It’s sometime during Pusha T’s last verse on “Millions”, the second track of his second solo mixtape, that you’ll probably make an important decision. Important in relation to this .zip file, anyway. Are you the sort that demands an artist grow with the times, or more so within themselves? Because if you’re the former, then Wrath of Caine is an easy sell. Unlike the somewhat tepid Fear of God tape released two years ago when Pusha T first signed with Kanye West’s G.O.O.D. Music, this right here is some free music that proves there’s life for Terrence Thornton outside the confines of his Virginia duo, Clipse, and the prideful guidance of Pharrell Williams. The verse that he delivers there is so full of that vintage Pusha Ton fire that you’ll be immediately swept up in the idea of 37 minutes of new Pusha T music.
But if you’re the other guy, you might have a problem. “It’s basically an ode to dope boys and stash spots; it’s just an ode to that energy,” is the way Pusha T would sell this tape to you, and that’s not just salesmanship. His boundaries have expanded ever so subtly since flipping from Pharrell to Kanye, but at Pusha T’s artistic core there will always be cocaine. Just look at that cover art, that title. He’s never been one to shy away from the underbelly of his subjects, but without Malice to push him those moments mostly come in glimpses and casual asides. More the sprinkles you notice a few listens in rather than a defining characteristic. If you’re just fine with that prospect then you’re going to find some pretty interesting things going on here.
The most striking thing about Wrath of Caine is probably how proudly it wears the influences of Max B and Future on its sleeve. “Trust You” says it’s performed by Kevin Gates, but try to tell any blind listener that’s not Future. The same goes for “Blocka”, an album highlight produced by Young Chop that has St. Thomas dancehall deejay Popcaan getting chopped and screwed into a very Future/Young Scooter type of melodic haze. On paper, it looks like Pusha’s just trying to fit in with the people he paved the way for. Even accepting that premise, Wrath of Caine proves over and over that Pusha T is back to having more fun with basic gangster bragging than everybody else doing what Wrath of Caine does. Like the mixtape Pusha of old, he tends to be an exceptional bully whenever he decides to play along with his peers.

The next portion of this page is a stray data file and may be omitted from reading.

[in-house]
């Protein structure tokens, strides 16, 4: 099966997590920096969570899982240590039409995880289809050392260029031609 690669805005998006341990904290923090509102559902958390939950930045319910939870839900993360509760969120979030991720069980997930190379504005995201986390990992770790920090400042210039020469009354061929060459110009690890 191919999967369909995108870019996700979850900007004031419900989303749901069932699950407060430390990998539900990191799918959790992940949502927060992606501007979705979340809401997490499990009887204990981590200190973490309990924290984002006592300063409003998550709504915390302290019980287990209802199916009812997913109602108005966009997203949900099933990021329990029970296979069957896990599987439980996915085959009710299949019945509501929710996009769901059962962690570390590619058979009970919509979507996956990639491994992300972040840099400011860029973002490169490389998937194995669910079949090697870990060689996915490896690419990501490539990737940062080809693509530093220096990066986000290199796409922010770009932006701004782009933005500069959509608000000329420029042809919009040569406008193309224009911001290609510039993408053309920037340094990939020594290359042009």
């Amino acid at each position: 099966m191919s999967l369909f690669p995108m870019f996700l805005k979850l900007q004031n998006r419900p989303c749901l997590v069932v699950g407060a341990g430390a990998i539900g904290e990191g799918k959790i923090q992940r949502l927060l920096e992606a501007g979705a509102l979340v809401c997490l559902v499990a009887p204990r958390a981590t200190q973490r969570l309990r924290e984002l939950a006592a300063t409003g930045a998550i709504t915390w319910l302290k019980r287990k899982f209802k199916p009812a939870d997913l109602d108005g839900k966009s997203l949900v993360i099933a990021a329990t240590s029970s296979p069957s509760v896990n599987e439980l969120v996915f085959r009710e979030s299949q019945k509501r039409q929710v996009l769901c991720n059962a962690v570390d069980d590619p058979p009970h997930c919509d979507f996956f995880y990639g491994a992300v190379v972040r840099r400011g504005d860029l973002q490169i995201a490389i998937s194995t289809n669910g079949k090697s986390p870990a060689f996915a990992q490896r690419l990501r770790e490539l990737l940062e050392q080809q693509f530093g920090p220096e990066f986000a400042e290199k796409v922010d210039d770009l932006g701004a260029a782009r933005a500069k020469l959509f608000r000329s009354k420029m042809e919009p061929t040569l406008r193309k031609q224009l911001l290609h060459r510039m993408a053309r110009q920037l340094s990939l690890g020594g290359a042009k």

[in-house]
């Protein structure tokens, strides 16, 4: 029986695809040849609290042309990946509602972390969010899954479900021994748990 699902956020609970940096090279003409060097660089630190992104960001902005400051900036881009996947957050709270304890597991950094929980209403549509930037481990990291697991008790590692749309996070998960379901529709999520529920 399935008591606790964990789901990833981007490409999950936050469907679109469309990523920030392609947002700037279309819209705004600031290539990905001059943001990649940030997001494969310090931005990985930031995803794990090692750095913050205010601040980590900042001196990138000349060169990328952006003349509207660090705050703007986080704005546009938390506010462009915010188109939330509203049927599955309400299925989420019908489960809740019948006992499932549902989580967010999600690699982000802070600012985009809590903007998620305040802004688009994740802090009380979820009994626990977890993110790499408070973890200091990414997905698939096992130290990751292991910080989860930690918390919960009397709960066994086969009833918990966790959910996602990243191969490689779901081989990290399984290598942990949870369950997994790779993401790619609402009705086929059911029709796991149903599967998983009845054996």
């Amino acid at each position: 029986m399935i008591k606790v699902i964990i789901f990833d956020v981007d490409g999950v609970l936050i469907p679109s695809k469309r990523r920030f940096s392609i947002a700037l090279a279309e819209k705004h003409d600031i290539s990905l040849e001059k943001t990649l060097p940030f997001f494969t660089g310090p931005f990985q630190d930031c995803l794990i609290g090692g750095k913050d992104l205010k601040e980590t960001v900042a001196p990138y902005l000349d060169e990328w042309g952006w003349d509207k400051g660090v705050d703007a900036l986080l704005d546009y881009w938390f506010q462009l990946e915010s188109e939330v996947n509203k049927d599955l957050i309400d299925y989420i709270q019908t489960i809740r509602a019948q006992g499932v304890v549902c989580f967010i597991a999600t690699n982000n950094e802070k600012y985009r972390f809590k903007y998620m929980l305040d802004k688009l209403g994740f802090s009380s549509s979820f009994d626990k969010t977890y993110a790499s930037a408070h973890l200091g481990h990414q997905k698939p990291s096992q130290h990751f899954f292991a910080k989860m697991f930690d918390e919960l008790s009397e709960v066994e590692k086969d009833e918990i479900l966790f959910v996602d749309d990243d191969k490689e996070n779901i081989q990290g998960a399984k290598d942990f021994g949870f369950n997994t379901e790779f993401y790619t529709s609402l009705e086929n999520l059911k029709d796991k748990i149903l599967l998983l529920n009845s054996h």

Still, the middle of this thing definitely gives it a defiantly mixtape vibe, where momentum’s thrown out the window in favor of assessing public opinion. “Road Runner” is a typically iconic Harry Fraud production with Troy Ave. mimicking his favorite Max B tapes as best he can and some really solid verses; unfortunately, it really throws off the momentum. “Revolution” is even more jarring, a Neptunes jam that takes me back to their obsession with loud brass in the early 2000s but feels limp and helpless between Fraud’s nostalgia-drenched trap and “Only You Can Tell It”, this track you just know the Roc-a-Fella or Dipset crews would have murdered in 2002 that gets murdered by a lot of talking and Wale delivering spoken word bars.
But given their own time, the positives of those tracks can get weeded out, and the four song blocks that surround them are really something to get your ears on. The album ends with “I Am Forgiven”, a cut that easily could have squeezed in among Til the Casket Drops’ other eulogies for the Clipse as a group. Plus you get Ab-Liva delivering a solo verse that instantly gives the tape just a little hint of what many forget made the We Got It for Cheap series so entertaining. It’s definitely going to be interesting to see how this “appetizer” compares to the real thing (that oft-repeated Marlo Stanfield sample, My Name Is My Name), but if this is the stuff they weren’t confident in selling then I’ve got to say hopes are beyond high. The absence of (No) Malice might always be a burden for some who don’t appreciate Pusha T’s more Rick Ross-like persona, but the presence of Pusha T’s wordplay and delivery should be more than enough to overcome for most.
// Sound Affects
"The man whose songs were recorded by Johnny Cash, Alan Jackson, Ricky Skaggs, David Allan Coe, The Highwaymen, and countless others succumbs to time’s cruel cue that the only token of permanence we have to offer are the effects of shared moments and memories.READ the article